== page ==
Dollar Tree is raising prices above $1 on certain items across select stores, the company announced Tuesday.
Supply chain slowdowns and rising freight costs have impacted the retailer’s ability to profit while keeping prices at $1 across the board. As such, Dollar Tree’s latest price change announcement represents a response to the current economic environment, Dollar Tree CEO and president Michael Witynski told The Wall Street Journal.
The value chain will add higher-priced items in Dollar Tree Plus stores and in certain Dollar Tree stores. The retailer first tested Dollar Tree Plus in stores in 2019, offering items priced at $1, $3 and $5.
“For decades, our customers have enjoyed the ‘thrill-of-the-hunt’ for value at one dollar — and we remain committed to that core proposition — but many are telling us that they also want a broader product assortment when they come to shop,” Witynski said in a statement. “We believe testing additional price points above $1 for Dollar Tree product will enable us over time to expand our assortments, introduce new products and meet more of our customers’ everyday needs.”
In addition to raising some prices, Dollar Tree is also ordering products earlier than usual and securing space on chartered shipping vessels to ensure product arrives in stores.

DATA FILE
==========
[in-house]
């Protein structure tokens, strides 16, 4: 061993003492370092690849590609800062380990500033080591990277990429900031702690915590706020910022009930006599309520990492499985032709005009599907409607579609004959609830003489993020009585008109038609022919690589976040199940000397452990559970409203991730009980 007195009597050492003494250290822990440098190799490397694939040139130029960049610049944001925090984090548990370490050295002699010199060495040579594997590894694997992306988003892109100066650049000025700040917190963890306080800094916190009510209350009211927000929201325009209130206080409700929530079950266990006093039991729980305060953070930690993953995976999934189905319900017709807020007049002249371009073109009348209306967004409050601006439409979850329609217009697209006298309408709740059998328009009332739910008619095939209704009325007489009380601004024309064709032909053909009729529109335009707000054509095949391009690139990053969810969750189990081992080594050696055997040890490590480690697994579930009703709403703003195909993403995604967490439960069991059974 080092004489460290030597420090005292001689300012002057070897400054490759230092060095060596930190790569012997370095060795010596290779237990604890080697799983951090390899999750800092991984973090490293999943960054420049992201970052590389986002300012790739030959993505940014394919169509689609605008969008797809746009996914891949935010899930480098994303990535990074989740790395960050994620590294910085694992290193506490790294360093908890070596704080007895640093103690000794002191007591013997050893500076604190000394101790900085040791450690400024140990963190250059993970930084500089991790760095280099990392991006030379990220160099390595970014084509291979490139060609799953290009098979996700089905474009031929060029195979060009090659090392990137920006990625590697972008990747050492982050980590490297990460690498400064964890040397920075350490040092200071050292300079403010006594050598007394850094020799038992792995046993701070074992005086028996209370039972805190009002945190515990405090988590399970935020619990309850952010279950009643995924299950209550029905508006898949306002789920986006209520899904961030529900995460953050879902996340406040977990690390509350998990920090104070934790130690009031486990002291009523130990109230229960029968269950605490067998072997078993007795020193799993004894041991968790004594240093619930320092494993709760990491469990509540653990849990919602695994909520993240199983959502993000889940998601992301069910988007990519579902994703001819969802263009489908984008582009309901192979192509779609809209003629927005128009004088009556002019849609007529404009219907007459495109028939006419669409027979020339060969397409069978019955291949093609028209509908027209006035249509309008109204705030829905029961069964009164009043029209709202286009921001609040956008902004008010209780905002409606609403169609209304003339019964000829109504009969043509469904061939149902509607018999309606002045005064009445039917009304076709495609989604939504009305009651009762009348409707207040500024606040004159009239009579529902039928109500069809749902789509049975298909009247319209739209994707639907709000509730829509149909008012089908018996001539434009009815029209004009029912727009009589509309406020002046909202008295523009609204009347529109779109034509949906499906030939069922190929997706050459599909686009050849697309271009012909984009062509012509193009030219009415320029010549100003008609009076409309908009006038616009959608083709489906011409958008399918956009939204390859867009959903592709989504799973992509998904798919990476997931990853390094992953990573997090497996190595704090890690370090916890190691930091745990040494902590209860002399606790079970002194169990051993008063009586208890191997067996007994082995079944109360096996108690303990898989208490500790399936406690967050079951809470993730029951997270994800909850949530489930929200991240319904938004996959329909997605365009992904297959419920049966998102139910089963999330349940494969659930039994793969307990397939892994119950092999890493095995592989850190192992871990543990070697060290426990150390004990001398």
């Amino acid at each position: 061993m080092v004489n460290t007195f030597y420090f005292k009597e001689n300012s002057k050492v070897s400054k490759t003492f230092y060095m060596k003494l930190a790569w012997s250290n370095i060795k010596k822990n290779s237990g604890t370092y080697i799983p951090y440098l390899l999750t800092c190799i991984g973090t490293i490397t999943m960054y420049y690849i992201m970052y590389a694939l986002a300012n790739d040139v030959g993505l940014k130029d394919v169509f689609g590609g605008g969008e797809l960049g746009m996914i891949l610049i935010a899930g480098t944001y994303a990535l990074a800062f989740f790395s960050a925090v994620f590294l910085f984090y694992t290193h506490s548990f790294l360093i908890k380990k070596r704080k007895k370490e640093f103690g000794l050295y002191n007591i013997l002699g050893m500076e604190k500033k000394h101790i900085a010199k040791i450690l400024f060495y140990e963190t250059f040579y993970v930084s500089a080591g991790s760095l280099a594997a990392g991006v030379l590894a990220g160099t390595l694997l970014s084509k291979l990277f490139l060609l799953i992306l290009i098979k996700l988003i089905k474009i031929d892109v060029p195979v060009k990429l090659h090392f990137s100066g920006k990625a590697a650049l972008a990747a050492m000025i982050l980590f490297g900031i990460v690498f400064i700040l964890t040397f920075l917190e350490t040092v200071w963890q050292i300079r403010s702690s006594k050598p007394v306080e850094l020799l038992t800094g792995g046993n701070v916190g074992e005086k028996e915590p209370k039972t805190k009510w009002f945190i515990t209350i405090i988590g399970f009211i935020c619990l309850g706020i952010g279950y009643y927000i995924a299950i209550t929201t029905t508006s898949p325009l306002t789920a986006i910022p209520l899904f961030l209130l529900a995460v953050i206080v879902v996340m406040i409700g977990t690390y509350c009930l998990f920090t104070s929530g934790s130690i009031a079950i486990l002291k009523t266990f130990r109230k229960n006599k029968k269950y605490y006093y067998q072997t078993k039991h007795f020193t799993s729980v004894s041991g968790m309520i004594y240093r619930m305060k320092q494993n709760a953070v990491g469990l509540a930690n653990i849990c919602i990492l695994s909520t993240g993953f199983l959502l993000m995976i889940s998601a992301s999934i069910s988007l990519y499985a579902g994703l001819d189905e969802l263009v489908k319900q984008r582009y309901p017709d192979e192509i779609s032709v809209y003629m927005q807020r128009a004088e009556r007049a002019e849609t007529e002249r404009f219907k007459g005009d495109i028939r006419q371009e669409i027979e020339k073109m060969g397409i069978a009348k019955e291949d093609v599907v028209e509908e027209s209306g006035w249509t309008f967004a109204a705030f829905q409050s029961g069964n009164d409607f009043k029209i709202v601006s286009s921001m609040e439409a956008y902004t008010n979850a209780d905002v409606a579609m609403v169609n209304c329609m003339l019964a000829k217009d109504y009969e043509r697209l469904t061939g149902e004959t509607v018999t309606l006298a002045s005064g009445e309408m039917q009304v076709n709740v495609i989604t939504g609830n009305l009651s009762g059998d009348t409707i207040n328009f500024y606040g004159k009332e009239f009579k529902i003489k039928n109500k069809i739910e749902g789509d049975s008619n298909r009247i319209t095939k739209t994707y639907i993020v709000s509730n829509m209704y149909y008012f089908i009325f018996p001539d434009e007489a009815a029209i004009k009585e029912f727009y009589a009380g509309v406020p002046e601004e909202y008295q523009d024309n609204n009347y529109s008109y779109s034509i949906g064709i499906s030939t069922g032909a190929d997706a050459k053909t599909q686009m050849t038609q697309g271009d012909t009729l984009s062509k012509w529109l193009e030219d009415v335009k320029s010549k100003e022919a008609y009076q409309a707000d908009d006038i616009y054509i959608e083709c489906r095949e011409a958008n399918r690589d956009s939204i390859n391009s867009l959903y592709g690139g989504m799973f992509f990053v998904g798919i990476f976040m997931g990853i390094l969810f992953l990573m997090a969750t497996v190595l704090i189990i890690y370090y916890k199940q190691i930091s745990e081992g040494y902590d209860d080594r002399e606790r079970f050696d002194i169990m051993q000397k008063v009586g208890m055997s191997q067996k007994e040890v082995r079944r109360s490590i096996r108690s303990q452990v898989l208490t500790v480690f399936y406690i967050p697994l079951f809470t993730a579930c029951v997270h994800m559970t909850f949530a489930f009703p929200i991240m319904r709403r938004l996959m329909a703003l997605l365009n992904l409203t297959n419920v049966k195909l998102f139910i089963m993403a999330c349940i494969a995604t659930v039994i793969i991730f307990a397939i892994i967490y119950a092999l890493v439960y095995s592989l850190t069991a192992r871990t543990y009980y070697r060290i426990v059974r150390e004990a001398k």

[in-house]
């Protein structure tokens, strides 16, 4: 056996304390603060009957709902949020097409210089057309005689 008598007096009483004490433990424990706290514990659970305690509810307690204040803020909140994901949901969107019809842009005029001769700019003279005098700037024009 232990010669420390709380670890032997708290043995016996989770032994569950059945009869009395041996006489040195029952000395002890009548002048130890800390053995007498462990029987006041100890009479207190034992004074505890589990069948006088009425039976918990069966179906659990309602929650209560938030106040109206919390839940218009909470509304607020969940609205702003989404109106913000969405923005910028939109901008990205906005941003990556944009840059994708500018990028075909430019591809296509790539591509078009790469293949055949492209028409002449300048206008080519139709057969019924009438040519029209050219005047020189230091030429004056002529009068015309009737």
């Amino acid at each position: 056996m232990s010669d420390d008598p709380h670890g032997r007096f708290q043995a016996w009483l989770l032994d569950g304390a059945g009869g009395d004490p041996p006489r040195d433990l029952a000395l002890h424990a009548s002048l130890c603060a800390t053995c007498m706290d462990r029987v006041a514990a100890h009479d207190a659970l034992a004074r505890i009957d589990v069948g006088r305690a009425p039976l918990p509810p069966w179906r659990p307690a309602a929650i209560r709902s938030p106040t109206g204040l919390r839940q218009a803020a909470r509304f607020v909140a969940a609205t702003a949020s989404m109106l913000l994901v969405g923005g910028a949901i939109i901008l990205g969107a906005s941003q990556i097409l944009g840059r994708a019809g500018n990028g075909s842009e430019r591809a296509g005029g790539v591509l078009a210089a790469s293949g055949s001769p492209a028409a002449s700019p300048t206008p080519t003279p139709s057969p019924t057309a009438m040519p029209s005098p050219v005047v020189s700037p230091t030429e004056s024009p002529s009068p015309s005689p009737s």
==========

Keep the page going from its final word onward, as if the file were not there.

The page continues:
Amid widespread store closures, dollar-store chains are opening stores at a rapid rate. According to a recent report from Coresight Research, companies including Dollar Tree, Dollar General and Family Dollar have announced that that they will open a collective 1,626 new stores. That’s out of a total 4,799 of announced store openings in 2021 so far, compared with the 3,597 announced in May.
Dollar Tree, which also owns Family Dollar, is on track to have 500 Dollar Tree Plus stores by the end of fiscal year 2021 and plans to open at least 5,000 Dollar Tree Plus stores by the end of fiscal year 2024.
To remain competitive in the challenging current hiring market, Dollar Tree has increased its pay in some locations and is offering workers a sign-on bonus at certain hiring events.
The success of these discount chains highlights a consumer attraction to discount and low-price stores, in part due to high levels of unemployment and a general spending hesitancy from the pandemic.
“Our brand promise is that customers get great value for what they spend at Dollar Tree,” Witynski said. “We will continue to be fiercely protective of that promise, regardless of the price point, whether it is $1.00, $1.25, $1.50.”